Who would Jesus do? 


Following a religious experience, Michael Braithwaite of the mountain village of Putney, Ky., recently converted his Love World shop (selling vibrators and other porn paraphernalia) to Mike's Place (selling Bibles and other Christian items).

However, according to a December report in the San Francisco Bay Guardian, a 31-year-old government lawyer has developed a side business that may bridge both of Braithwaite's lines: The lawyer manufactures and sells high-quality, silicone sex toys in the shapes of religious icons, such as Moses, Satan and a nun, at prices of $54 to $65 each. One sex-shop owner in San Francisco's freewheeling Castro district said he might stock the "Jackhammer Jesus" model, but that his Buddhist customers would be offended at the Buddha model.

Wonders of medicine

If it hadn't been for the metal detector at the Regina, Saskatchewan, airport, the woman might still wonder why her stomach pains, following June 2002 surgery, were persisting. When the detector relentlessly beeped but no metal could be found on her, she scheduled an X-ray and discovered that a 12-inch-long surgical retractor had been left inside. A study published in the New England Journal of Medicine in January estimated that 1,500 items were left inside surgery patients in 2001.

Product placement

The Atlanta firm Brighthouse Institute for Thought Sciences regularly runs consumers through MRIs while they look at pictures of products so that researchers can see which parts of the brain are stimulated in order to learn consumers' subconscious thoughts about those products. A Brighthouse spokesman tried to say as little as possible about this "neuromarketing" technology -- and which companies pay the bills -- and told the Canadian public radio program "Marketplace," which reported on the Institute in December: "Right now [our clients] would rather not be exposed. We have been kind of running under the radar with a lot of the breakthrough technology."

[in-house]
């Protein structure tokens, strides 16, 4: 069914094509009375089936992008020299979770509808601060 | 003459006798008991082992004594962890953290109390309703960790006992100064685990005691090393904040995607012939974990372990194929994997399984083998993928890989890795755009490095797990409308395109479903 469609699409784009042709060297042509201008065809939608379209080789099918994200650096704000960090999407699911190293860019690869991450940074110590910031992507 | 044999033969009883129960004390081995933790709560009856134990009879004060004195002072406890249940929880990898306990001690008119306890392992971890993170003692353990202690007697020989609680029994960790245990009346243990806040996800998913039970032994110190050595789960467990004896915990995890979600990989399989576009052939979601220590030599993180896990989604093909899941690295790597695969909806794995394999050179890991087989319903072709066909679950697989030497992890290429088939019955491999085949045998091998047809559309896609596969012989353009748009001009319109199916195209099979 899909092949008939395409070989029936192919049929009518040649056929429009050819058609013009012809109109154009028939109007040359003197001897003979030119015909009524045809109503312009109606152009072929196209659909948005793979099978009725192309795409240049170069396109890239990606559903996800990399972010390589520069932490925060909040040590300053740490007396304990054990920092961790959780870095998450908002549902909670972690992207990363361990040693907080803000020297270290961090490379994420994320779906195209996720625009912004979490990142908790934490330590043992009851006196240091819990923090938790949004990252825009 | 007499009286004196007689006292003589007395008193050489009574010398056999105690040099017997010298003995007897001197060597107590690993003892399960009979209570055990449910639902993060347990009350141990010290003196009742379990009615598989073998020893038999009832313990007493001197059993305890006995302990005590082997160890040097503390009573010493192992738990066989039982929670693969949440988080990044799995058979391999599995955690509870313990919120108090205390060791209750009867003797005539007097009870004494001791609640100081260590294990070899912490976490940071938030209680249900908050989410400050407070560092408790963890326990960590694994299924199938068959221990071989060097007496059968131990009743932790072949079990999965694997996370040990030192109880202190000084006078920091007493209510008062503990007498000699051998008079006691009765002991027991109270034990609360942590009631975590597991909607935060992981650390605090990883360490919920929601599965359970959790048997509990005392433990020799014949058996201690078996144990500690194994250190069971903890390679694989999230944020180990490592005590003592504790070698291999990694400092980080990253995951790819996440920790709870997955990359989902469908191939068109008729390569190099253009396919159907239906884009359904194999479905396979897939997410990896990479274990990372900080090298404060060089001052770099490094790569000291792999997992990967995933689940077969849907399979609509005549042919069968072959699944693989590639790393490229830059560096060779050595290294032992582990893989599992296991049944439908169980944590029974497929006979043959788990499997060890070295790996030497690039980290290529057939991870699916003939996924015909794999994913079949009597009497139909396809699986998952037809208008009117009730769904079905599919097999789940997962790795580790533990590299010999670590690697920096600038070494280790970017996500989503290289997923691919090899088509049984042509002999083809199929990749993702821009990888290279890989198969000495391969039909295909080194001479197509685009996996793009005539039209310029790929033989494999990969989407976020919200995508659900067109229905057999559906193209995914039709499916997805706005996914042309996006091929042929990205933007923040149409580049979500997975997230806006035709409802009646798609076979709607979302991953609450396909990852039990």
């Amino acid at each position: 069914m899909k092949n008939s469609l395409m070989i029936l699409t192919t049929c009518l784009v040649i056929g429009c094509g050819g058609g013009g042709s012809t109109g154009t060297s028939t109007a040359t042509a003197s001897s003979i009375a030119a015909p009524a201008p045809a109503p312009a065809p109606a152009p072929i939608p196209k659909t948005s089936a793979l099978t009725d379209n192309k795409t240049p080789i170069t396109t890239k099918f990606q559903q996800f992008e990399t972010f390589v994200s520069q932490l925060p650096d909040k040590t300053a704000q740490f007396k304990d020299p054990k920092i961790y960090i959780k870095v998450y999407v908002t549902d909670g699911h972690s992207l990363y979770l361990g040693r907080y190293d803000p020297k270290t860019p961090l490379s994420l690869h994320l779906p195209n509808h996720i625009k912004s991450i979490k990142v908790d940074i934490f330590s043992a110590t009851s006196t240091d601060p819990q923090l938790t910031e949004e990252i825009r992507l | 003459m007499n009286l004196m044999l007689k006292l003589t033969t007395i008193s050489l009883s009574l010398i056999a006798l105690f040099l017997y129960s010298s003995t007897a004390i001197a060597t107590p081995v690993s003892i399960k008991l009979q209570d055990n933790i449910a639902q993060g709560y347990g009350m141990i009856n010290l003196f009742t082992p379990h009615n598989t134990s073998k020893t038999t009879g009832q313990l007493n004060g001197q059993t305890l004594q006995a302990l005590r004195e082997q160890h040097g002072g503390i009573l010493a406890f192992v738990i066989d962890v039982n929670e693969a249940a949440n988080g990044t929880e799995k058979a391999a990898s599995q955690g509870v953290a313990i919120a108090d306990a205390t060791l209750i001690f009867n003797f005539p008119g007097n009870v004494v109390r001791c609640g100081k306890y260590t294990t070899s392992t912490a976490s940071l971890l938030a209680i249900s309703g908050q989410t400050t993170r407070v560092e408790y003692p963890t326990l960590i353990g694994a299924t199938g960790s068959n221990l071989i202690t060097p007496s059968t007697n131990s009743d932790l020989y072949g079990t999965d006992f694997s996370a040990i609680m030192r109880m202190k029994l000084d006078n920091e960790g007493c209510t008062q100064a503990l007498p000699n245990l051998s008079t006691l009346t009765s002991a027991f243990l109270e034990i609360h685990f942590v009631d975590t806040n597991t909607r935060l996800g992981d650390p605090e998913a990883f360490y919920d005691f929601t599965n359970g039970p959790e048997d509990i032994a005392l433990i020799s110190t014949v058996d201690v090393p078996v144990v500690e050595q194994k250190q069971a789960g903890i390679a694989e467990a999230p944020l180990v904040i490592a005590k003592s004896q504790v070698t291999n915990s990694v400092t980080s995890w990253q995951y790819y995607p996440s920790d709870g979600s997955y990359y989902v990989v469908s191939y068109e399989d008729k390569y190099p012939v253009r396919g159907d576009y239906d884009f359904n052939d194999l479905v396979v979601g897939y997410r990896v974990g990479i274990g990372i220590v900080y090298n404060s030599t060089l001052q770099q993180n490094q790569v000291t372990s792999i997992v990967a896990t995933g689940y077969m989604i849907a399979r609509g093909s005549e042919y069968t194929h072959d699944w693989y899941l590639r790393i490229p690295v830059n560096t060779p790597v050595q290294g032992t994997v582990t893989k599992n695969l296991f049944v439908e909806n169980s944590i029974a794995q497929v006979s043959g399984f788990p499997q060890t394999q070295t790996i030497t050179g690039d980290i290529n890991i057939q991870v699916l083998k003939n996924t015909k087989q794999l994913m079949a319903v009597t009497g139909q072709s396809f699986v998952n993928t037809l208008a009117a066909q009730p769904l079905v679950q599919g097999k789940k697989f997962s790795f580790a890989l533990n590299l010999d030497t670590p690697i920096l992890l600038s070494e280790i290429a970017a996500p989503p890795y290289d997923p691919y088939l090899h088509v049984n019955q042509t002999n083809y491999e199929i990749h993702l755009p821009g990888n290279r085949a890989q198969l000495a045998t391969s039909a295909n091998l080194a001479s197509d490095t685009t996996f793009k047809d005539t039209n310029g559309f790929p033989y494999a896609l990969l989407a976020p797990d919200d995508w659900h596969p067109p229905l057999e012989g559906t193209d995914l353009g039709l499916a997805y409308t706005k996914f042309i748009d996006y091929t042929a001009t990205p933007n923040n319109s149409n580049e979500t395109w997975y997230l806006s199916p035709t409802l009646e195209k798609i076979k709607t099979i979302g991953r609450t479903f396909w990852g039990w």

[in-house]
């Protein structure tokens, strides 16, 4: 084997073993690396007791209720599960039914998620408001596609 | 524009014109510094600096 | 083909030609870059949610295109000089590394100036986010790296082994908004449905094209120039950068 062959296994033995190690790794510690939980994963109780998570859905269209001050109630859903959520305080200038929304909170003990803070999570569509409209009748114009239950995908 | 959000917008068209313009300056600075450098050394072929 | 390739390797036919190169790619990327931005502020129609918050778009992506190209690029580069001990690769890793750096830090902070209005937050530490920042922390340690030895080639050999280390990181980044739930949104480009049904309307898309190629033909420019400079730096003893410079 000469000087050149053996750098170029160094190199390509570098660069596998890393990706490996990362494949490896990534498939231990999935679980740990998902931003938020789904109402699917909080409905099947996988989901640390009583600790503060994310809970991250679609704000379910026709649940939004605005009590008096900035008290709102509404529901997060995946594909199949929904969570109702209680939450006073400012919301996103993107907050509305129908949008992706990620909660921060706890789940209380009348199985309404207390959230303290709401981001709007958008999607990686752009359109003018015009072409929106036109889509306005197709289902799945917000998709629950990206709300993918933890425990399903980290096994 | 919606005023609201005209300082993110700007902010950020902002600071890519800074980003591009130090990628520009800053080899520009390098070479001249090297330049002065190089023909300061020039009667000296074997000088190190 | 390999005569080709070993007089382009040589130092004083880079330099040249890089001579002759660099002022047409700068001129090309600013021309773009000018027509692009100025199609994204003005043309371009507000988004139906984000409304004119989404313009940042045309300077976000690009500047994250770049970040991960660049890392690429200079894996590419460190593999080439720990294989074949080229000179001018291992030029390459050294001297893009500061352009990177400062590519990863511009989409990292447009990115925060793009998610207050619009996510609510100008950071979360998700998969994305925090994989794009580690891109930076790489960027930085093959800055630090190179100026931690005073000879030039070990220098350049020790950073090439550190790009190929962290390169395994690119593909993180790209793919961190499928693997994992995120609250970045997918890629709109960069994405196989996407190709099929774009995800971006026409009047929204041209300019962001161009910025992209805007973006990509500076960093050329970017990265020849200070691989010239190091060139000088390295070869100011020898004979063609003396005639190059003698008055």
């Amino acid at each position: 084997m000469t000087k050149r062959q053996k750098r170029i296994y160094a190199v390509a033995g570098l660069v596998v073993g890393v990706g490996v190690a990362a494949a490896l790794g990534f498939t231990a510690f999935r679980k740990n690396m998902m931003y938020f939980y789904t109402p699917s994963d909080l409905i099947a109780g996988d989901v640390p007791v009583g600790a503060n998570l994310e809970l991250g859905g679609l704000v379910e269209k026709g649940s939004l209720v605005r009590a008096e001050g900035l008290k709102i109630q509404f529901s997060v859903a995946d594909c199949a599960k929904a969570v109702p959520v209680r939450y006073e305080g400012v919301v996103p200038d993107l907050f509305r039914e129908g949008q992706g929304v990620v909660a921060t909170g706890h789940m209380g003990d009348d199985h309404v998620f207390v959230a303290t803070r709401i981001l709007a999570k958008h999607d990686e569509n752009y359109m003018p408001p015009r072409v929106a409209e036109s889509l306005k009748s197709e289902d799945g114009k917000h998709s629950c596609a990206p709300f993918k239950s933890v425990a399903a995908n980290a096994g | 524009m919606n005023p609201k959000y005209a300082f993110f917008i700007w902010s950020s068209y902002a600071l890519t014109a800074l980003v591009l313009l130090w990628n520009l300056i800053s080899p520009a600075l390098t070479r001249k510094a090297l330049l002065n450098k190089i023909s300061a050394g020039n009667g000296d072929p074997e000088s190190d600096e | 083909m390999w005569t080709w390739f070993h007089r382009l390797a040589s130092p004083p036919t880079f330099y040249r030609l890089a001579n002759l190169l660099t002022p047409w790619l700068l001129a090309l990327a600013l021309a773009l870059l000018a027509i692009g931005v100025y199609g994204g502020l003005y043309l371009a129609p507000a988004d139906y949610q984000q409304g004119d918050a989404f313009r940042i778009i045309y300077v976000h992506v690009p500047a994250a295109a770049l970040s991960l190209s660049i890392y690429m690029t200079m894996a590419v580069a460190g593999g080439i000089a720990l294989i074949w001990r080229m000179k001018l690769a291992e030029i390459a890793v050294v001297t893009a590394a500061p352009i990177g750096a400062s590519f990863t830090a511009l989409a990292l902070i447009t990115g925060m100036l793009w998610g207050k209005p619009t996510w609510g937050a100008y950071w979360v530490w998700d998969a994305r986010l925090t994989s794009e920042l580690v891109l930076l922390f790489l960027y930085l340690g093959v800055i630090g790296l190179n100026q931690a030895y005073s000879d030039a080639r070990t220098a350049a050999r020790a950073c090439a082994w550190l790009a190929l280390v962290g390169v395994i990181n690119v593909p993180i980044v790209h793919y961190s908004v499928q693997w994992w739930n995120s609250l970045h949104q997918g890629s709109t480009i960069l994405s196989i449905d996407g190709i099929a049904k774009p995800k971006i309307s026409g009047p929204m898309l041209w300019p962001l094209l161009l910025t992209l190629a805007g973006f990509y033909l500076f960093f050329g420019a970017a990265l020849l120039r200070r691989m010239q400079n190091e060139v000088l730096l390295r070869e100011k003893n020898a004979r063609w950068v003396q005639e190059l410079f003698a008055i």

Governing bodies

Margie Schoedinger of the Houston suburb of Missouri City, Texas, filed a lawsuit in December against George W. Bush for a lengthy series of alleged actions while he was governor, including "watching" her and "having sex" with her and her husband. The rambling and non sequitur-laden complaint, filed in Fort Bend County Court and reported on by the weekly Fort Bend Star, names the Sugar Land (Texas) Police Department as corroborating witnesses for many of the plaintiff's allegations (example: that "plaintiff had seven dates, which became seven lovers, had told no lies, committed no crimes, gotten two traffic tickets, and dated George W. Bush as a minor"), but a department spokesman said no one had any idea what Schoendinger was talking about.

Pastor of Muppets

Harold Camping, the host of a moderately prominent international Christian radio call-in show, recently told his listeners that Satan has taken over "all" churches and that people of faith should do their worshipping elsewhere. Apparently, pastors all over the United States are outraged, with some attributing drops in attendance and contributions to Camping, whose Oakland, Calif., organization reported donations of $12 million in 2000.

No cancer, no kidding

Two University of Virginia neurologists told a professional conference in December that an egg-sized brain tumor in the orbifrontal cortex region was likely the only explanation for why a 40-year-old, appropriately behaving man suddenly became a pedophile, frequently seeking pornography and making subtle advances to children. After surgery to remove the tumor, the inappropriate urges disappeared for months, but when the urges returned, doctors found that so had the tumor.

Hard job

In December, the British subsidiary of the German firm Condomi selected 10 men from among 10,000 college students across Great Britain to be condom testers, paying them a rate of about $170 per term to test for comfort and convenience, with unlimited supplies (of condoms, not partners). Newcastle University law student Dave Chapman, one of the 10, told a reporter in December that he thinks the assignment is "to get through as many as humanly possible."

Cop an attitude

Joseph Anthony Giannini, 53, who was well-known among neighbors and co-workers as a gung-ho, "war story"-telling retired Washington, D.C., police officer, died of a mysterious gunshot wound on Dec. 31 as he warmed up his truck. The Washington Post reported that Giannini had equipped his truck cab with squad car paraphernalia (siren, flashing lights, ticket books, etc.); held many police badges, ID cards and police-academy diplomas; and was a proud member of the local Fraternal Order of Police (which is restricted to officers and former officers). However, D.C. police had no record of Giannini's having served with them, and the Post reporter said "most" of the badges and diplomas "appeared to be falsified" In fact, Giannini was once arrested for impersonating a police officer.


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